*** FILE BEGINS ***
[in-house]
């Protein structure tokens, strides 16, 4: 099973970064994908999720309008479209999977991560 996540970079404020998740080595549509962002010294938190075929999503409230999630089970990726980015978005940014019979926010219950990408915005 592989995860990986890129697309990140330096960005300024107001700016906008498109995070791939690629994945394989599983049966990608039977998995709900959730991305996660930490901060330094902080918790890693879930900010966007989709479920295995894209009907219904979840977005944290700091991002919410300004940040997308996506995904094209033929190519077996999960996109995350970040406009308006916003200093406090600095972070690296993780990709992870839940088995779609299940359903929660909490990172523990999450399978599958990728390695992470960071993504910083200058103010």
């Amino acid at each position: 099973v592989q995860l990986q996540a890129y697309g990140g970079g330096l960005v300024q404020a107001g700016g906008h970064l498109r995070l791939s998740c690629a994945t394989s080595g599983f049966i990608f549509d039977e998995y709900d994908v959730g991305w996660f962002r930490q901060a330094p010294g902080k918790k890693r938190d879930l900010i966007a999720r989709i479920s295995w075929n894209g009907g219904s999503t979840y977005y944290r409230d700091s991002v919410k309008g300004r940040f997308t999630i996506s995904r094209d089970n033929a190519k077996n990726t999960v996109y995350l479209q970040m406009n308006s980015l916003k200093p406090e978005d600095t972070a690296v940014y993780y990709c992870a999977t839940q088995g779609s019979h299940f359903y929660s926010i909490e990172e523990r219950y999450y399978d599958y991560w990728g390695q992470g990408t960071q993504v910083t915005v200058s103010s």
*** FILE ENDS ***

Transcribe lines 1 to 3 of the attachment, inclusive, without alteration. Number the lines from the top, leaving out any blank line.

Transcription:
[in-house]
């Protein structure tokens, strides 16, 4: 099973970064994908999720309008479209999977991560 996540970079404020998740080595549509962002010294938190075929999503409230999630089970990726980015978005940014019979926010219950990408915005 592989995860990986890129697309990140330096960005300024107001700016906008498109995070791939690629994945394989599983049966990608039977998995709900959730991305996660930490901060330094902080918790890693879930900010966007989709479920295995894209009907219904979840977005944290700091991002919410300004940040997308996506995904094209033929190519077996999960996109995350970040406009308006916003200093406090600095972070690296993780990709992870839940088995779609299940359903929660909490990172523990999450399978599958990728390695992470960071993504910083200058103010």
């Amino acid at each position: 099973v592989q995860l990986q996540a890129y697309g990140g970079g330096l960005v300024q404020a107001g700016g906008h970064l498109r995070l791939s998740c690629a994945t394989s080595g599983f049966i990608f549509d039977e998995y709900d994908v959730g991305w996660f962002r930490q901060a330094p010294g902080k918790k890693r938190d879930l900010i966007a999720r989709i479920s295995w075929n894209g009907g219904s999503t979840y977005y944290r409230d700091s991002v919410k309008g300004r940040f997308t999630i996506s995904r094209d089970n033929a190519k077996n990726t999960v996109y995350l479209q970040m406009n308006s980015l916003k200093p406090e978005d600095t972070a690296v940014y993780y990709c992870a999977t839940q088995g779609s019979h299940f359903y929660s926010i909490e990172e523990r219950y999450y399978d599958y991560w990728g390695q992470g990408t960071q993504v910083t915005v200058s103010s």